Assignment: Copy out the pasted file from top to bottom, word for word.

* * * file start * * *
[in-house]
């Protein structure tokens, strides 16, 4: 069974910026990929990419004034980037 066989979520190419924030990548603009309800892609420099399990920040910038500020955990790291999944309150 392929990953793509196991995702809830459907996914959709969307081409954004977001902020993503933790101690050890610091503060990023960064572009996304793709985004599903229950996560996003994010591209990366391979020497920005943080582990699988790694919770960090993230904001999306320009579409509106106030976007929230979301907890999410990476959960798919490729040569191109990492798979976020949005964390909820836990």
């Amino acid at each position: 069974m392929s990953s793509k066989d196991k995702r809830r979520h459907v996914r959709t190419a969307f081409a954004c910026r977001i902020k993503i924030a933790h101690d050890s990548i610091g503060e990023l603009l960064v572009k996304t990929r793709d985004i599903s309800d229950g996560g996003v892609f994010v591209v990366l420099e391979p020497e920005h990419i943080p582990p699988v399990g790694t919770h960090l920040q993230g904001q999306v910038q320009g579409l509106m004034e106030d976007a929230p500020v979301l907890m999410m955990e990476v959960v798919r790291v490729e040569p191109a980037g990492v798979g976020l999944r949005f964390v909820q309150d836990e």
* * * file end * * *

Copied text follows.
[in-house]
């Protein structure tokens, strides 16, 4: 069974910026990929990419004034980037 066989979520190419924030990548603009309800892609420099399990920040910038500020955990790291999944309150 392929990953793509196991995702809830459907996914959709969307081409954004977001902020993503933790101690050890610091503060990023960064572009996304793709985004599903229950996560996003994010591209990366391979020497920005943080582990699988790694919770960090993230904001999306320009579409509106106030976007929230979301907890999410990476959960798919490729040569191109990492798979976020949005964390909820836990």
């Amino acid at each position: 069974m392929s990953s793509k066989d196991k995702r809830r979520h459907v996914r959709t190419a969307f081409a954004c910026r977001i902020k993503i924030a933790h101690d050890s990548i610091g503060e990023l603009l960064v572009k996304t990929r793709d985004i599903s309800d229950g996560g996003v892609f994010v591209v990366l420099e391979p020497e920005h990419i943080p582990p699988v399990g790694t919770h960090l920040q993230g904001q999306v910038q320009g579409l509106m004034e106030d976007a929230p500020v979301l907890m999410m955990e990476v959960v798919r790291v490729e040569p191109a980037g990492v798979g976020l999944r949005f964390v909820q309150d836990e």